Fragments by cuiliqing

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									    Two Types of Clauses
Independent clause (Main clause)
 Can stand alone as a sentence
 Can be joined to another clause
 Fred filled a cardboard tube with gunpowder.
Dependent clause (Subordinate clause)
   Cannot stand alone as a sentence
   Must be joined to an independent clause
   Because he wanted to make his own firecrackers.



              A word that joins clauses is a conjunction
         Joining Clauses
A dependent clause can be joined to
an independent clause to make a
sentence
 Fred  filled a cardboard tube with
  gunpowder because he wanted to make
  his own firecrackers.
                       Or
 Because he wanted to make his own
  firecrackers, Fred filled a cardboard tube
  with gunpowder.
                 When the sentence starts with the
                 dependent clause, it must have a comma
                 before the independent clause
              Fragments
 Fragments look like sentences but
 are missing a subject or a verb, or
 they are put together incorrectly.
         Fragment                Error
Told everyone to get out    No subject
of the way.
Disposable lighter in his   No verb
hand.
Before he lit the fuse.     A dependent
                            clause by itself
    Correcting Fragments
Subjects or verbs can be added
Fragments can be joined together
All of the following are correct
 With his disposable lighter in his hand, he told
  everyone to get out of the way. Then he lit the fuse.
 Pulling out his disposable lighter, Fred told everyone
  to get out of the way before he lit the fuse.
 He pulled out his disposable lighter. Fred told
  everyone to get out of the way and then he lit the
  fuse.
                      Run-ons
         Run-ons (fused sentences)
         occur when clauses are joined
         incorrectly.
          He didn’t throw the firecracker, he placed
 Comma    it between his legs, he wanted to put the
 splice   lighter away first.


          The fuse burned too quickly before he could
Run-on    throw it the explosive blew up between his
          legs.
Four Ways to Correct Run-ons
 1. Join the clauses with a comma and a
    coordinating conjunction
      And, or, but, so, yet
      He wanted to put the lighter away first, so Fred
       placed the firecracker between his legs, and he
       didn’t throw it.
 2. Join the clauses with a subordinating
    conjunction
      Because, although, if, when, since, after
      Because the fuse burned too quickly before he
       could throw it, the explosive blew up between his
       legs.
Four Ways to Correct Run-ons
 3. Make the clauses into separate
    sentences
   X Fred fell down screaming when the
     smoke cleared we all expected to see
     a bloody mess.
    Fred fell down screaming. The smoke
     cleared. We all expected to see a
     bloody mess.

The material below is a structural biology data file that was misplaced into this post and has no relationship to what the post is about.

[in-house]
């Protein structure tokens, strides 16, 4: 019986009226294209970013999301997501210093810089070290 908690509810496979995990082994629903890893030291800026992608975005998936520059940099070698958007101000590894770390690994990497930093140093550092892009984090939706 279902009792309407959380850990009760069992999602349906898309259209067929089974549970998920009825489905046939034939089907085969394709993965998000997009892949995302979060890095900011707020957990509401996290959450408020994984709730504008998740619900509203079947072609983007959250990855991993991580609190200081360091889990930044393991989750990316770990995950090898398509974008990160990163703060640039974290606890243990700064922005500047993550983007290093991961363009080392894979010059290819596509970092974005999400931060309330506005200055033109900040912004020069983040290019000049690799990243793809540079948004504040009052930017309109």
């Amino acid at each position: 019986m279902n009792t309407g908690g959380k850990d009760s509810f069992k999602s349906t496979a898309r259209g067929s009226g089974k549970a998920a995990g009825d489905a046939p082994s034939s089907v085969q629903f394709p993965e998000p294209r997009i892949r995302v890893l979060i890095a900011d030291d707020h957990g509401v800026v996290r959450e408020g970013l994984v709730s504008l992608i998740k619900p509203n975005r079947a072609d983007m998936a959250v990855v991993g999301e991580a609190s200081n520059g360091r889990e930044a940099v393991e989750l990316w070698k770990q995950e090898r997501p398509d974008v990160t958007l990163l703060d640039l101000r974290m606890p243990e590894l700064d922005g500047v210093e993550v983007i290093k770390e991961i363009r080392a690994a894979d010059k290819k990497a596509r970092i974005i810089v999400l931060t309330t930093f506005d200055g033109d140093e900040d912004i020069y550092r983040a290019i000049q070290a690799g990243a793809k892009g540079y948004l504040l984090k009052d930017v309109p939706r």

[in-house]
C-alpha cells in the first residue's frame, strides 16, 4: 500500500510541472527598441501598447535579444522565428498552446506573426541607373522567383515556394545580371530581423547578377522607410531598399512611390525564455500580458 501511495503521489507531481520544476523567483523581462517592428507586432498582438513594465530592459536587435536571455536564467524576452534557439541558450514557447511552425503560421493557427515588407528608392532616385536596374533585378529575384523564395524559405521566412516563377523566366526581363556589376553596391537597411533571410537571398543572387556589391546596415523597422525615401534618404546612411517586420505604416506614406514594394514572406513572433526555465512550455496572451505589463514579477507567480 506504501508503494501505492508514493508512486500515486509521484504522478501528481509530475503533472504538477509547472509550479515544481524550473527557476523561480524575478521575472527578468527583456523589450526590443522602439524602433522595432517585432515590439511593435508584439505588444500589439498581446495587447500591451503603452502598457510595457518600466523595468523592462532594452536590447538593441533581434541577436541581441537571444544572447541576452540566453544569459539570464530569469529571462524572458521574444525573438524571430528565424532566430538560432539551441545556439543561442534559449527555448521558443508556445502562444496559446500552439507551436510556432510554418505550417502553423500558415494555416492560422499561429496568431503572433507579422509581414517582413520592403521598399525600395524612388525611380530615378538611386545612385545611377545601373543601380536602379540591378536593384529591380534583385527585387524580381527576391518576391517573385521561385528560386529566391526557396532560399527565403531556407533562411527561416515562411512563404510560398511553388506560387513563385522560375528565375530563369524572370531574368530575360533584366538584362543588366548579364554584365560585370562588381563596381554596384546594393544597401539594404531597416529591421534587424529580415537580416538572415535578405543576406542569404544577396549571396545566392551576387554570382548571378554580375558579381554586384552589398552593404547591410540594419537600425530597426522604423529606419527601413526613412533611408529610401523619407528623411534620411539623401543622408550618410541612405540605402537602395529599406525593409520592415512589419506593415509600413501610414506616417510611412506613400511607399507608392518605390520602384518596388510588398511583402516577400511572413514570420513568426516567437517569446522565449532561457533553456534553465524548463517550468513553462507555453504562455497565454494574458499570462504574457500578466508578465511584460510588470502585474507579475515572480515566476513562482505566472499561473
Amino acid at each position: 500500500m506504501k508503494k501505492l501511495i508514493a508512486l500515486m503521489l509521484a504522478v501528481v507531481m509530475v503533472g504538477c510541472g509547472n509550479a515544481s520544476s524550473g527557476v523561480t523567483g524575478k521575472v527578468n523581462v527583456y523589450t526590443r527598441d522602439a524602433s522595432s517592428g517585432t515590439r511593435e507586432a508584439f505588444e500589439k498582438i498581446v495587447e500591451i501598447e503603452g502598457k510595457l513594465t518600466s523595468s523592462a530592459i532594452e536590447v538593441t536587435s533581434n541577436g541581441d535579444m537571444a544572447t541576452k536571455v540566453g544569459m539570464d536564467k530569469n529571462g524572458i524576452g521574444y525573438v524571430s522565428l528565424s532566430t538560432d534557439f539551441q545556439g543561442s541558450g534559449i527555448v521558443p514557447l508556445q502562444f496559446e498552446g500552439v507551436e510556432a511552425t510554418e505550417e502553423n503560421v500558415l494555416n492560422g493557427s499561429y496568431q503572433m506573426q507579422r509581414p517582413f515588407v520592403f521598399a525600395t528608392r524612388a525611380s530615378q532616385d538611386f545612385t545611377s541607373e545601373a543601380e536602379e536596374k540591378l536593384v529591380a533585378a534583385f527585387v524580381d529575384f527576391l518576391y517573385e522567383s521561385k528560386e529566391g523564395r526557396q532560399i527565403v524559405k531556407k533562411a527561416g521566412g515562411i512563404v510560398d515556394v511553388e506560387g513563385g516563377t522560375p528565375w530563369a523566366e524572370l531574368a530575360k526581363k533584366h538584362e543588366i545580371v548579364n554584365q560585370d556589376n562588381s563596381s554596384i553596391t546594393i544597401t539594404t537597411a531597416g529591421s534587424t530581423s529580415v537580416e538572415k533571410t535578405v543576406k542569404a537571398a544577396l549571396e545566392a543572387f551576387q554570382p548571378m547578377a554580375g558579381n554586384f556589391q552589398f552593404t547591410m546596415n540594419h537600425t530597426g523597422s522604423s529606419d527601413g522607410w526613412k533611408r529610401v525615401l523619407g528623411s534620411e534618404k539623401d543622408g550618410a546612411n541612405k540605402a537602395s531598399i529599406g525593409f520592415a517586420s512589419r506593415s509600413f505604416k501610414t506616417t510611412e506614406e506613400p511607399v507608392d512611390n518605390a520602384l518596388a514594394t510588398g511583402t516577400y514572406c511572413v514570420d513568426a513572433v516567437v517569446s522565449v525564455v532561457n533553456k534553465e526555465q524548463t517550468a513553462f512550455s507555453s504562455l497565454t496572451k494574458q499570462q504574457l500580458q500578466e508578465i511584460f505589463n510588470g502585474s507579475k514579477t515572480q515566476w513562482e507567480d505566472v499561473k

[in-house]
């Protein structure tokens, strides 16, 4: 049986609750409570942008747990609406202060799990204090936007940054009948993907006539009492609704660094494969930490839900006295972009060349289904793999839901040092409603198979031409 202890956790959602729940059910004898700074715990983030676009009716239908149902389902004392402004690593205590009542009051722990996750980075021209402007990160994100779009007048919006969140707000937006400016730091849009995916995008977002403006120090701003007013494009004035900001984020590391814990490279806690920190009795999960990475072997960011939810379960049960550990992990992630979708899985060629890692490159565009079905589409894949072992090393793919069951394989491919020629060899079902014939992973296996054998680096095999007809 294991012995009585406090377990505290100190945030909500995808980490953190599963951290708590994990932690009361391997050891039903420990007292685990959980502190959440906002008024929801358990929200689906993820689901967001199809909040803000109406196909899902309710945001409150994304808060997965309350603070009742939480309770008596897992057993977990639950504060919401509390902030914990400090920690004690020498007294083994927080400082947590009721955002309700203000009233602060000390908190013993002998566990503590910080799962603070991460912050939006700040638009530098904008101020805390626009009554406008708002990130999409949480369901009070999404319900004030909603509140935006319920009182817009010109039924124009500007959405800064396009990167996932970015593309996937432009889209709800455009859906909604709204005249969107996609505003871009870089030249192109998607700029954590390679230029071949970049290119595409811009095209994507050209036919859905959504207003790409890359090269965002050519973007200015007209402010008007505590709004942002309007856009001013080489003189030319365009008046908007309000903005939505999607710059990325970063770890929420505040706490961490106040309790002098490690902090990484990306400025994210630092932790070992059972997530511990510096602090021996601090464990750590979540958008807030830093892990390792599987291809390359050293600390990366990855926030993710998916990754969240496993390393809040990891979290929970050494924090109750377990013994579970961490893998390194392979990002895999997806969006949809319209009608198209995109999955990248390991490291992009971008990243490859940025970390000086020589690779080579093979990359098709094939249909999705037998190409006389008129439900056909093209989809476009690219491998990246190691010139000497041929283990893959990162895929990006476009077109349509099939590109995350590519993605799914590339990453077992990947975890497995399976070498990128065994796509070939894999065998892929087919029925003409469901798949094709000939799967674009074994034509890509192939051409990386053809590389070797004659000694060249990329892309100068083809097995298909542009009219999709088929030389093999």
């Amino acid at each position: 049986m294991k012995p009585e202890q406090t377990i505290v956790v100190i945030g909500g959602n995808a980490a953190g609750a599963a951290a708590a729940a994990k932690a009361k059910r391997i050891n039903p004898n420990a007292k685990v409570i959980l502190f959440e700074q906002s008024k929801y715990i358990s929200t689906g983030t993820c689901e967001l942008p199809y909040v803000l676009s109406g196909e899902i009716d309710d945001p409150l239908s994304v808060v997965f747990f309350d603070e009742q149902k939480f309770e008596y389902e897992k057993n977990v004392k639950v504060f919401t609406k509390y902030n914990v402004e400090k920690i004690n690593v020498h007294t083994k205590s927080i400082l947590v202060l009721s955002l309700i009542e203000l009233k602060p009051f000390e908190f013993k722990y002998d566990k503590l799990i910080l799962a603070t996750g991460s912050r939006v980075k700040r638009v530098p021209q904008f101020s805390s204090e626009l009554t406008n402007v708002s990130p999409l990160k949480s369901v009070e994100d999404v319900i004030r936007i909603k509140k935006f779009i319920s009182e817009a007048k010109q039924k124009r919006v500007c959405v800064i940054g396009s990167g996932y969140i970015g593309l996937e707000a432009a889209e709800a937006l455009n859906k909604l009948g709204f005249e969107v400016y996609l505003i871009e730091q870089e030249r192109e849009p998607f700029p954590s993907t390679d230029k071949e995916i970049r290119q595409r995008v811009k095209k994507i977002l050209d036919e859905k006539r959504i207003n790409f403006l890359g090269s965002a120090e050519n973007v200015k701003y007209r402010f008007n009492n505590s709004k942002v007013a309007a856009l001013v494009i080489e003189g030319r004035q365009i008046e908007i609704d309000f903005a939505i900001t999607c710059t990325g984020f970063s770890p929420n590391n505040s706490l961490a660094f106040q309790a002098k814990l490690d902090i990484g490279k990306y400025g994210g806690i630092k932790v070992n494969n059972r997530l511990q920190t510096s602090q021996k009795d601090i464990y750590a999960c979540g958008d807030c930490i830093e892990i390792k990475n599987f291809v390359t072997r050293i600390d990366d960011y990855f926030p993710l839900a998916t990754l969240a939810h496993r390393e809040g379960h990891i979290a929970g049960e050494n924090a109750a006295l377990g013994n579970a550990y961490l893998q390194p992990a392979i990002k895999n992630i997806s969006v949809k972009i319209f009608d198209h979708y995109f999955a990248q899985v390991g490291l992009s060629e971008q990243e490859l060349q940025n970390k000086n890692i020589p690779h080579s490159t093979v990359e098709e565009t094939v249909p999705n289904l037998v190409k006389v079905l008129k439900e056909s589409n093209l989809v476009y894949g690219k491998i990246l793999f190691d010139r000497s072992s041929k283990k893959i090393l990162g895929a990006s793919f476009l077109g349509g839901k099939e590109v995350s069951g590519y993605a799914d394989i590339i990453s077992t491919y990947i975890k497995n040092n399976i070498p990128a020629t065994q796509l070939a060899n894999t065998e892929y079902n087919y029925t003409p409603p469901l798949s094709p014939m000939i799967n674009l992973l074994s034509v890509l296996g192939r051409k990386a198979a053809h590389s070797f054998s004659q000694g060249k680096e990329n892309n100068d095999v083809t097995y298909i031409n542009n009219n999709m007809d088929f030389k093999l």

 Fred fell down screaming. When the
     smoke cleared, we all expected to see
     a bloody mess.
Four Ways to Correct Run-ons
4. Join two independent clauses with a
   semicolon (;)if they are closely related.
     You may include a conjunctive adverb along with
      the semicolon:
     however, for example, therefore, moreover,
      indeed, consequently
  X Fred hadn’t taped the tube properly and most of the
      force was released out the ends of the tube the
      explosion did direct some pressure against his groin.
     Fred hadn’t taped the tube well and most of the force
      was released out the ends of the tube; however, the
      explosion did direct some pressure against his groin.
                  Notice how the sentence
                  is punctuated
     Correct the following
1.   Fred managed to make it home and change
     his clothes, and he told his parents he fell
     off his bicycle, he avoided punishment for
     playing with explosives.
        Fred managed to make it home and change his
         clothes. He told his parents he fell off his bicycle,
         thus avoiding punishment for playing with
         explosives.
        Fred managed to make it home. He changed his
         clothes and told his parents that he fell off his
         bicycle. He avoided punishment for playing with
         explosives.
2.   I left town shortly after. Didn’t see him
     again for five years.
        I left town shortly after and didn’t see him again
         for five years.
     Correct the following
3.   Took a trip home last summer. I ran
     into Fred after my long absence he is
     unable to have children. Didn’t ask if
     he still plays with firecrackers.
      During a trip home last summer, I ran
       into Fred after a long absence. He is
       unable to have children. I didn’t ask if
       he still plays with firecrackers.
      After a long absence, I took a trip home
       last summer. I ran into Fred, who is
       unable to have children. I didn’t ask if he
       still plays with firecrackers.

								
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